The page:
Regulatory Focus™ > News Articles > FDA Looks to Regulatory to Plan for Potential Mass Casualty Event

FDA Looks to Regulatory to Plan for Potential Mass Casualty Event

Posted 04 September 2012 | By Alexander Gaffney, RAC 

Are US regulators prepared to deal with a mass casualty incident involving burns caused by a radiological, nuclear or chemical device?

The question is the focus of an upcoming meeting sponsored by the US Food and Drug Administration (FDA), which said it is looking to assess how to promote burn treatment products to fill "gaps in the product landscape," and determine which regulatory pathways and testing methods best fill those gaps.

The meeting is a part of a program launched by the US Department of Health and Human Services in 2006 known as the Public Health Emergency Medical Countermeasures Enterprise (PHEMCE). The program offers recommendations on what to add to the US Strategic National Stockpile (SNS) to mitigate the effects of an attack, including a terror attack, on US citizens.

PHEMCE aims to not only identify needs for the stockpile but also help spur the development of products to meet those needs through the development of new and innovative regulatory pathways.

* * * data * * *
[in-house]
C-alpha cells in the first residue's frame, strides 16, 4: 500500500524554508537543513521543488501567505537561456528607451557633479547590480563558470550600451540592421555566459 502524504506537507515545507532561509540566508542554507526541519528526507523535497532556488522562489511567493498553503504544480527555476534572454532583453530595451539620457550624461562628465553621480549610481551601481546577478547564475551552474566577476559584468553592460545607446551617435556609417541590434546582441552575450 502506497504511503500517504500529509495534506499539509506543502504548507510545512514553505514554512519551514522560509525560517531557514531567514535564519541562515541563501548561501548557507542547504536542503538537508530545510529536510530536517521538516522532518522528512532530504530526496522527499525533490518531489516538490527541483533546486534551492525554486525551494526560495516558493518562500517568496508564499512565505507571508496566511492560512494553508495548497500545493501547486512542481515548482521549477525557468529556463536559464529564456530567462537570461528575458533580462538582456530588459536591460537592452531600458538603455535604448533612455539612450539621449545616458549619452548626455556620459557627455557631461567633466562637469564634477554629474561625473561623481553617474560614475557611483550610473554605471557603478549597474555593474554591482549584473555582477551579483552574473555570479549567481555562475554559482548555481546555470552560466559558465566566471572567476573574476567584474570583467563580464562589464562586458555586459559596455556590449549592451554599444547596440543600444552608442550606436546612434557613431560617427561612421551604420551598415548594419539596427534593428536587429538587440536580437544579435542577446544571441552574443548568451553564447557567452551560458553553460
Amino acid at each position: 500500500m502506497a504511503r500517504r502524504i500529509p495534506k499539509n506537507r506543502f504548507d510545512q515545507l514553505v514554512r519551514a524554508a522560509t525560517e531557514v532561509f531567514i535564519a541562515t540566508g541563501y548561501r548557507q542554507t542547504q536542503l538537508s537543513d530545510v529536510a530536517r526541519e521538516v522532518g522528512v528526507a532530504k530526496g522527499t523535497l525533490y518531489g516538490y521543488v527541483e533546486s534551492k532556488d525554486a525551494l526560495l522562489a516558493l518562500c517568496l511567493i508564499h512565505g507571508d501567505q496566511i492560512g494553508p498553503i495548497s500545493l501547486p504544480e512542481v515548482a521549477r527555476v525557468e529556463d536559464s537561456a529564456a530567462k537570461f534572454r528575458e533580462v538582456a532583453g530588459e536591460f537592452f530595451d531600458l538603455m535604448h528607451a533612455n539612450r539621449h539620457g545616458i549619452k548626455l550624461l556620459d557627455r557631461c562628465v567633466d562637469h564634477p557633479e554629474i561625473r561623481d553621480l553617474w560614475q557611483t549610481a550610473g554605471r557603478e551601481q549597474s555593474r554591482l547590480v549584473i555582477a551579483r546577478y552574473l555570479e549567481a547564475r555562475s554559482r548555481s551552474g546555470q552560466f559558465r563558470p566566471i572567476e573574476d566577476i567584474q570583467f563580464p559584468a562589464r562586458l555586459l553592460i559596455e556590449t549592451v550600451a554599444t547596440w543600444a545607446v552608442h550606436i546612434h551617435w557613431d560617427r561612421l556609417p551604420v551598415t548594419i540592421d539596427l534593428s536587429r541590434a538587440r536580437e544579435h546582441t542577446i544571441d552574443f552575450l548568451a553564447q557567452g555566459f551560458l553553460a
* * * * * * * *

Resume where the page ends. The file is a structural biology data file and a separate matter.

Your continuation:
Burns Represent Unique Need

FDA noted in its Federal Register posting that the development of products to address a mass casualty burn event is particularly important given the seriousness of a burn, the limited hospital resources to address burns and the likelihood that they would occur in a radiological, nuclear or chemical event.

"In such an attack, stabilizing individuals with burns and concomitant injuries becomes an immediate priority," FDA wrote. "Medical care for burns in a mass casualty incident would require the ready availability of large quantities of medical countermeasures for resuscitation, wound management, pain relief, and nutritional- and airway/breathing support in the initial post-injury period."

Though a nuclear event, for instance, could potentially burn tens of thousands-and more-individuals, just 1,850 burn beds exist in 126 hospital burn units in the entire US, with approximately half already taken by existing burn victims.

"The short supply of specialized burn experts and facilities may need to be considered one driver in regard to burn care product(s) design and development, enabling versatile use in the hands of non-specialists as well," noted FDA.

The workshop will be held 27-28 September 2012 at FDA's White Oak campus in Silver Spring, MD.


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